A stormy week

March 19, 2011

It’s been an unsettled week in Sonso with the first big storm of the rainy season followed by a day of earthquakes that shook us out of bed at 6am and then, unusually, kept rolling through for most of the day. Not far from the Rift Valley fault line we’re used to the odd rumble here; in a big one we’ll here the chimps calling out with their distinctive waa bark alarms, but they usually settle quickly back down. This time though the repeated tremors kept everyone unsettled, until by the end of the day chimps were alarming left, right and centre, and poor Squibs was seen wandering about in confusion trying to work out where the problem was!

The storm that tore through was also a big one, with wind and hail lashing at the houses all afternoon. The rain that filled our water tanks must have also been a welcome arrival for the dry forest, but it also took out many trees, with a couple of big ones down on our road alone. Tragically one of them must have been the sleeping tree for a group of Black and White Colobus monkeys. Three of them were killed outright when it fell, and another two, including the male, died during the day from their injuries. As they were by the road that goes down to the village we sat with them to keep an eye on them, but it was a sad day as we could do little but wait and then drive them up to camp once it was over. Towards the late afternoon we saw movement in a thick patch of leaves and to our surprise we found a tiny infant hiding inside. We have no idea how he survived, at about 6-months old and only just into his black and white coloration he would still be weaning, so perhaps he was protected by his mother’s body, or maybe he was just light enough to tumble free of the main tree when it came down. He didn’t seem badly injured, just cold and wet and miserable.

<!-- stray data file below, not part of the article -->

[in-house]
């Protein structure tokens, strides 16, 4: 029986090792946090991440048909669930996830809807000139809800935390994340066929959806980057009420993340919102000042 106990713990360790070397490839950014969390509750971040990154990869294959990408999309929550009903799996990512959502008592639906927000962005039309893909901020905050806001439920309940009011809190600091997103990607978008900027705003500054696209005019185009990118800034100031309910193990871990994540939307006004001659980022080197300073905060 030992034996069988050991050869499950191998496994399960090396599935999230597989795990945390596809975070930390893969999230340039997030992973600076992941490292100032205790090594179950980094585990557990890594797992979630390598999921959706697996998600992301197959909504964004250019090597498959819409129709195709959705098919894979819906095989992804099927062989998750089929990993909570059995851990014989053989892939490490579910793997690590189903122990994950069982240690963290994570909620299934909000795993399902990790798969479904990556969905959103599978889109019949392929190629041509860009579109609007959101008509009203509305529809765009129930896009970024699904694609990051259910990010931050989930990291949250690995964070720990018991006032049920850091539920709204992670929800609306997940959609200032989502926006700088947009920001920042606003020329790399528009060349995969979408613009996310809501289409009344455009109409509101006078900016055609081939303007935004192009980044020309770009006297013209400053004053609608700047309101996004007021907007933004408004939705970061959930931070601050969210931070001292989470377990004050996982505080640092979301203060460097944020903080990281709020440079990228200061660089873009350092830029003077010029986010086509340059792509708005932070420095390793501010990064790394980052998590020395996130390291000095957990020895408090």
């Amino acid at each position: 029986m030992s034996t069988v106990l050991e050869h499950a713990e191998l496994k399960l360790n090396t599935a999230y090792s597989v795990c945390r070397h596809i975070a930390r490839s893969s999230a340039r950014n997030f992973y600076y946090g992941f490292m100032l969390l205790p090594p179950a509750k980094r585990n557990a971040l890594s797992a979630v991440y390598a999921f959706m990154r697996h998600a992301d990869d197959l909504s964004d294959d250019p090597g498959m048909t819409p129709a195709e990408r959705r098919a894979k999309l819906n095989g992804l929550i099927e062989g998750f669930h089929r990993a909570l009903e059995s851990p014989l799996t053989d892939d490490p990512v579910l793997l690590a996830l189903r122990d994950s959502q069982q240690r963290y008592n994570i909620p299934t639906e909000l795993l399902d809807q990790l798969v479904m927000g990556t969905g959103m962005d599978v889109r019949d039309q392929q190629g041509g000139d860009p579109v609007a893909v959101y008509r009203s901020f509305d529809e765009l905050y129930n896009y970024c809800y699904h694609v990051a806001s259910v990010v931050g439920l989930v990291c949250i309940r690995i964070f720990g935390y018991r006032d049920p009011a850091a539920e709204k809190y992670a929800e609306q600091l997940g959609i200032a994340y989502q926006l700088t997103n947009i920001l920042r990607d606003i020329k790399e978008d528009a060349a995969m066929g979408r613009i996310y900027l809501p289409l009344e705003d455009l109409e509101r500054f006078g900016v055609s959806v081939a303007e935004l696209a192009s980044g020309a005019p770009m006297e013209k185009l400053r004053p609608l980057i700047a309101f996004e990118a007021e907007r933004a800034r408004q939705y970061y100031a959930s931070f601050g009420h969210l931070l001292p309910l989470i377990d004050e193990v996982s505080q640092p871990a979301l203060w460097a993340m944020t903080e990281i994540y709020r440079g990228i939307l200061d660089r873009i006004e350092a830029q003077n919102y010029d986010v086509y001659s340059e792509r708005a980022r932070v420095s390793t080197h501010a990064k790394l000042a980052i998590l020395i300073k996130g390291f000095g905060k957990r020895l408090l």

It broke our hearts to see him there knowing there was little we could do. While we do sometimes intervene in situations where direct human influence has caused harm (such as snares injuries), big storms, and their consequences, are part of the natural cycle of things. Despite that, we didn’t feel we could just walk away, and Gideon, one of our snare-removal team offered to stay and keep an eye on him until dark. We went back down at first light not really expecting anything other than another sad drive back, but we found him still cold, still wet, but very much alive and much more active. At midday he was resting in the sun drying out, but as they day wore on and he didn’t feed or move away we started to worry again, would he survive another night alone on the ground? In the afternoon we were busy helping our camp vet Caro autopsy the adults, and at 6pm had just jumped in the truck to head down when we saw Gideon walking to camp. We feared the worst, but it was to be a happier ending to the day. That afternoon the infant colobus had climbed back up to the canopy and fed happily on leaves. Later on he came back down, and after one last rest, disappeared into the forest. He’ll still have a lot of challenges ahead: eagles and other predators, and the arrival of a new Colobus male now that there is an open territory and females to claim. But well fed and well rested he has a better chance than we had dared hope for, and Sonso was a more cheerful camp that night for it.